Free chemical structure searching in patent documents
Patent applications and granted patents provide a rich source of chemical information which can be searched using a variety of strategies including searching by keywords, applicant names and patent classification codes. This information is important as the first public disclosure of chemical entities is often in patents.
Chemical patents also include large volumes of molecular structures which have traditionally been harder to access than other data, particularly through free online sources.
Now chemical information availability is changing as more open access is being provided.
Patentscope chemical structure searching
One such free source is WIPO’s chemical structure search functionality in the Patentscope database, which is an add-on to its existing search facilities providing users with a free resource for searching chemical structures.
The chemical structure search provides a feature that both recognizes the names of chemical compounds in the text of the patent and recognizes the structures of compounds from drawings embedded in the text. The structure search is available in the PatentScope dropdown search box as chemical compounds search option (this is available for logged-in users and an account can be created free of charge). Here users can upload or draw a structure or convert an entered structure to a compound, commercial or trivial name.
Searches can be run for the exact structure or enlarged by the “search for scaffold” option which searches the basic skeleton of a molecule. The search is conducted through the title, abstract, claims and description fields of the patents, and coverage includes PCT applications in English and German (from 1978) and the national collection of the US (from 1979). The results are presented as a list and structures in the retrieved results can be displayed.
There is also an analysis function enabling the search results to be classified, for example by inventor or applicant, providing some basic patent landscaping. Structure searches can be combined with other searches such as classification codes or a keyword.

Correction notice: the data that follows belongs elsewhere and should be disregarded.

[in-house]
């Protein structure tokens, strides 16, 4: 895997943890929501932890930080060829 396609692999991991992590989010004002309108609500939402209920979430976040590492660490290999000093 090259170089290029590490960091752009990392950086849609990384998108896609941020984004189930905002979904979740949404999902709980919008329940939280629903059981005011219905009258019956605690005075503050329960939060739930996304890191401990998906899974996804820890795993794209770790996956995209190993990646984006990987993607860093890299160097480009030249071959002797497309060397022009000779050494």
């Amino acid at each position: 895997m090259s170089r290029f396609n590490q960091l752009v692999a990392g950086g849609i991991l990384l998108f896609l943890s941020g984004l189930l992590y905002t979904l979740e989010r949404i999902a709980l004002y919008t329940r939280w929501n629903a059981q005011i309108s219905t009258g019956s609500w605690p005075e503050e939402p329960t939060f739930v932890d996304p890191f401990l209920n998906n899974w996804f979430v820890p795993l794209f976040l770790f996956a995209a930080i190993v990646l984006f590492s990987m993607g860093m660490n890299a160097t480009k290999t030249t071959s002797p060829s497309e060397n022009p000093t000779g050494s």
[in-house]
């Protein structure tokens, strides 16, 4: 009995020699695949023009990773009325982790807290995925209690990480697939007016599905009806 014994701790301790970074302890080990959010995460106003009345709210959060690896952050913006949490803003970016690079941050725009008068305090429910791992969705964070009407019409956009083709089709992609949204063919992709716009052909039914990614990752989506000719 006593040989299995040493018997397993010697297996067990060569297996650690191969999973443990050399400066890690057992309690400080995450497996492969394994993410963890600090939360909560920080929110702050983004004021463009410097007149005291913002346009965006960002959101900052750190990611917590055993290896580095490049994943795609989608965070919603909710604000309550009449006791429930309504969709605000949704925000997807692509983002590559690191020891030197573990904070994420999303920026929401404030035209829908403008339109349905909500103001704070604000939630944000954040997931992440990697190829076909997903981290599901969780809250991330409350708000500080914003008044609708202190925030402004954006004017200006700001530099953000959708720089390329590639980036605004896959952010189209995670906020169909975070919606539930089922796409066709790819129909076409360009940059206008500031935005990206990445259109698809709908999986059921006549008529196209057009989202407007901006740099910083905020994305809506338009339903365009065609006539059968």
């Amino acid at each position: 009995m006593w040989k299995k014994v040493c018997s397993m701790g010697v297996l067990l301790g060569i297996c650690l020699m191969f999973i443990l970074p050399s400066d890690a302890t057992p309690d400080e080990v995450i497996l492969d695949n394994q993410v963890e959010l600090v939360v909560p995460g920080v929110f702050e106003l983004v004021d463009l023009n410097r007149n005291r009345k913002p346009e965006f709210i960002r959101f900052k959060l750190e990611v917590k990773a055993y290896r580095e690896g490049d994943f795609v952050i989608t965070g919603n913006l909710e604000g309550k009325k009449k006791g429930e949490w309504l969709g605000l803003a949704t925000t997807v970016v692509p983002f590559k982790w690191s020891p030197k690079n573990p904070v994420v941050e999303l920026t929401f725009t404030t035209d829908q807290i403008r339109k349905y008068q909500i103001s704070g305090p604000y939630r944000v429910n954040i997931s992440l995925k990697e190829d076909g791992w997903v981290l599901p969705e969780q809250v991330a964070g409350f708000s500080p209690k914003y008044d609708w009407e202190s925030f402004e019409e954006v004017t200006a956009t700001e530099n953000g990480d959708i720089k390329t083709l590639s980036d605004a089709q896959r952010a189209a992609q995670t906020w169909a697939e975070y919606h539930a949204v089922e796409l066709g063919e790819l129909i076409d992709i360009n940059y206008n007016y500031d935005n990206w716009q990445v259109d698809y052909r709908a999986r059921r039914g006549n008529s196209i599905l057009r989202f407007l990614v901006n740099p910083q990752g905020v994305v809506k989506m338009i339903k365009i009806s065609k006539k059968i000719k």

In our experience, the PatentScope chemical structure search is easy and intuitive to use and provides chemical scientists with a very useful first-stop free resource to identify potentially relevant patents.
Other online chemical data
Other sources of free online chemical data include PubChem, SureChEMBL and ChemSpider, while databases such as CAS patent databases on STN and Questel Orbit’s new Orbit Chemistry module can be accessed by subscription or pay-as-you-go fees. SureChEMBL is an additional source of up-to-date chemical information extracted from patent documents and is also searchable using chemical structures or substructures, as well as drug names or a combination of both structure and keywords. PubChem also offers fast chemical structure searching across both patent and non-patent documents, and provides information on biological properties and activities.
As the wealth of online resources of searchable chemical data rapidly expands, finding ways to navigate and exploit such information is a key skill for today’s innovators. At D Young & Co our IP search team can assist with your chemical searches and other technology patent searches, and provide advice on searching your chemical inventions. Our searches are attorney led and conducted by specialist searchers using a variety of proprietary databases, free online resources and specialist searching tools; our investigations include validity searches, freedom to operate searches, patentability searches and landscaping reports.